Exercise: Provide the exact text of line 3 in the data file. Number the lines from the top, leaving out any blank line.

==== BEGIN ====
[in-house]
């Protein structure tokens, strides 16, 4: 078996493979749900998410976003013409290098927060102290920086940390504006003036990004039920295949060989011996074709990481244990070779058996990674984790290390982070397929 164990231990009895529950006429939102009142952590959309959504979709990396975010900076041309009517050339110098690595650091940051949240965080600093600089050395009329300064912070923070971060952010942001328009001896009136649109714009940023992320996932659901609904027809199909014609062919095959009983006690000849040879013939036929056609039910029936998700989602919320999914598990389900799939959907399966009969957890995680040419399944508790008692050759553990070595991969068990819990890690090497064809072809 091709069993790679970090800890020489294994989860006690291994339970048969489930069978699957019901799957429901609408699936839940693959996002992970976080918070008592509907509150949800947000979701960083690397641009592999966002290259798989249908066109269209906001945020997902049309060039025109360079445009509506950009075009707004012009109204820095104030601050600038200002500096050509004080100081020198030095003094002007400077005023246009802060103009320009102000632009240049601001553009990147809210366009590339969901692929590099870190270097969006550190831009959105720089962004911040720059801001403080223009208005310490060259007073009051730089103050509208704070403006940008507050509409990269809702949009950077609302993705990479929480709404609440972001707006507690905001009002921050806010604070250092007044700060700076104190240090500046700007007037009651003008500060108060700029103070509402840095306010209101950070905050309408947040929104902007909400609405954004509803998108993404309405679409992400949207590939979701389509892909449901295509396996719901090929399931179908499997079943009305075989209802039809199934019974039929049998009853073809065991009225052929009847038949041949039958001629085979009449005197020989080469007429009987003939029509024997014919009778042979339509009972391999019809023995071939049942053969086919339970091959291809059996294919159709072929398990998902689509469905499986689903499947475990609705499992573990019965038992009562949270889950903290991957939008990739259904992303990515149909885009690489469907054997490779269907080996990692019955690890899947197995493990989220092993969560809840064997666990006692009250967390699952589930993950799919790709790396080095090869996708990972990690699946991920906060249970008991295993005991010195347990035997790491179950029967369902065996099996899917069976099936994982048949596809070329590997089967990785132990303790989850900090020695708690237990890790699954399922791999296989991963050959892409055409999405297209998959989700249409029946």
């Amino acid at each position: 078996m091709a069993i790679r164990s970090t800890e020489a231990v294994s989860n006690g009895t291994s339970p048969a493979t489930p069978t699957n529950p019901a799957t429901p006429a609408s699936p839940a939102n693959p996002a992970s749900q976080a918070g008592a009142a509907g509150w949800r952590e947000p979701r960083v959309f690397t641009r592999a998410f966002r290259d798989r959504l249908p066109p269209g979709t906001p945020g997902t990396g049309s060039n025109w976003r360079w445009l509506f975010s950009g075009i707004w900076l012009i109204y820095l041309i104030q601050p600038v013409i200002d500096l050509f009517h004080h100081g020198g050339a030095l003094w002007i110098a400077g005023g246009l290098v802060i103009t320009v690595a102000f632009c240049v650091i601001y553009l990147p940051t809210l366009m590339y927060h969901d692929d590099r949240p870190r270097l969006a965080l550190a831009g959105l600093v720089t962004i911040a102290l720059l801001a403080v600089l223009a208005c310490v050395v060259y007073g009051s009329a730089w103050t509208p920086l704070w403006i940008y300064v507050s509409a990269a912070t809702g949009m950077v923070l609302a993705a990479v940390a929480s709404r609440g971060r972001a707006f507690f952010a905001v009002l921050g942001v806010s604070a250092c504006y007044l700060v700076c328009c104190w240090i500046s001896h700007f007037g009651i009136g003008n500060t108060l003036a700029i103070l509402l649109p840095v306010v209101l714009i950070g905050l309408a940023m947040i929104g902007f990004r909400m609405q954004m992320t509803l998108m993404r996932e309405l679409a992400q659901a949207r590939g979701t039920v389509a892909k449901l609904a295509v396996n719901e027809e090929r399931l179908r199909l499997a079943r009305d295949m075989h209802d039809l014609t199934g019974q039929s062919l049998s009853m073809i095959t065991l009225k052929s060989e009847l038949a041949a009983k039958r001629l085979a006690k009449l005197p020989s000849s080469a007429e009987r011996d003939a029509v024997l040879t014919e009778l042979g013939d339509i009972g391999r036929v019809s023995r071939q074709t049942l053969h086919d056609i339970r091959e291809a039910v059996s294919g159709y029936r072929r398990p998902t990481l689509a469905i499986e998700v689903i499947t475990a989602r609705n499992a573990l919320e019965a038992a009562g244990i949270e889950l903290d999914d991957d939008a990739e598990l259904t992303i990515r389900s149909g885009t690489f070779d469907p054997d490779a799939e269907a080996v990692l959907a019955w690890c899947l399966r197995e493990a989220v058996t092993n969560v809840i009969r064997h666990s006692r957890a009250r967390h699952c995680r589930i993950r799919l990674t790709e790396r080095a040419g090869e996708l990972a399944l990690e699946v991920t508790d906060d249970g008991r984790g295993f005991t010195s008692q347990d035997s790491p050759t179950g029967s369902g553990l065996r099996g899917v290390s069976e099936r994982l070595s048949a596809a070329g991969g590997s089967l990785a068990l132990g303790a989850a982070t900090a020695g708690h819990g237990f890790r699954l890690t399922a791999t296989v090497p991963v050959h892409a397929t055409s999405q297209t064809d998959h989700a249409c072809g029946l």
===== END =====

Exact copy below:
């Amino acid at each position: 078996m091709a069993i790679r164990s970090t800890e020489a231990v294994s989860n006690g009895t291994s339970p048969a493979t489930p069978t699957n529950p019901a799957t429901p006429a609408s699936p839940a939102n693959p996002a992970s749900q976080a918070g008592a009142a509907g509150w949800r952590e947000p979701r960083v959309f690397t641009r592999a998410f966002r290259d798989r959504l249908p066109p269209g979709t906001p945020g997902t990396g049309s060039n025109w976003r360079w445009l509506f975010s950009g075009i707004w900076l012009i109204y820095l041309i104030q601050p600038v013409i200002d500096l050509f009517h004080h100081g020198g050339a030095l003094w002007i110098a400077g005023g246009l290098v802060i103009t320009v690595a102000f632009c240049v650091i601001y553009l990147p940051t809210l366009m590339y927060h969901d692929d590099r949240p870190r270097l969006a965080l550190a831009g959105l600093v720089t962004i911040a102290l720059l801001a403080v600089l223009a208005c310490v050395v060259y007073g009051s009329a730089w103050t509208p920086l704070w403006i940008y300064v507050s509409a990269a912070t809702g949009m950077v923070l609302a993705a990479v940390a929480s709404r609440g971060r972001a707006f507690f952010a905001v009002l921050g942001v806010s604070a250092c504006y007044l700060v700076c328009c104190w240090i500046s001896h700007f007037g009651i009136g003008n500060t108060l003036a700029i103070l509402l649109p840095v306010v209101l714009i950070g905050l309408a940023m947040i929104g902007f990004r909400m609405q954004m992320t509803l998108m993404r996932e309405l679409a992400q659901a949207r590939g979701t039920v389509a892909k449901l609904a295509v396996n719901e027809e090929r399931l179908r199909l499997a079943r009305d295949m075989h209802d039809l014609t199934g019974q039929s062919l049998s009853m073809i095959t065991l009225k052929s060989e009847l038949a041949a009983k039958r001629l085979a006690k009449l005197p020989s000849s080469a007429e009987r011996d003939a029509v024997l040879t014919e009778l042979g013939d339509i009972g391999r036929v019809s023995r071939q074709t049942l053969h086919d056609i339970r091959e291809a039910v059996s294919g159709y029936r072929r398990p998902t990481l689509a469905i499986e998700v689903i499947t475990a989602r609705n499992a573990l919320e019965a038992a009562g244990i949270e889950l903290d999914d991957d939008a990739e598990l259904t992303i990515r389900s149909g885009t690489f070779d469907p054997d490779a799939e269907a080996v990692l959907a019955w690890c899947l399966r197995e493990a989220v058996t092993n969560v809840i009969r064997h666990s006692r957890a009250r967390h699952c995680r589930i993950r799919l990674t790709e790396r080095a040419g090869e996708l990972a399944l990690e699946v991920t508790d906060d249970g008991r984790g295993f005991t010195s008692q347990d035997s790491p050759t179950g029967s369902g553990l065996r099996g899917v290390s069976e099936r994982l070595s048949a596809a070329g991969g590997s089967l990785a068990l132990g303790a989850a982070t900090a020695g708690h819990g237990f890790r699954l890690t399922a791999t296989v090497p991963v050959h892409a397929t055409s999405q297209t064809d998959h989700a249409c072809g029946l």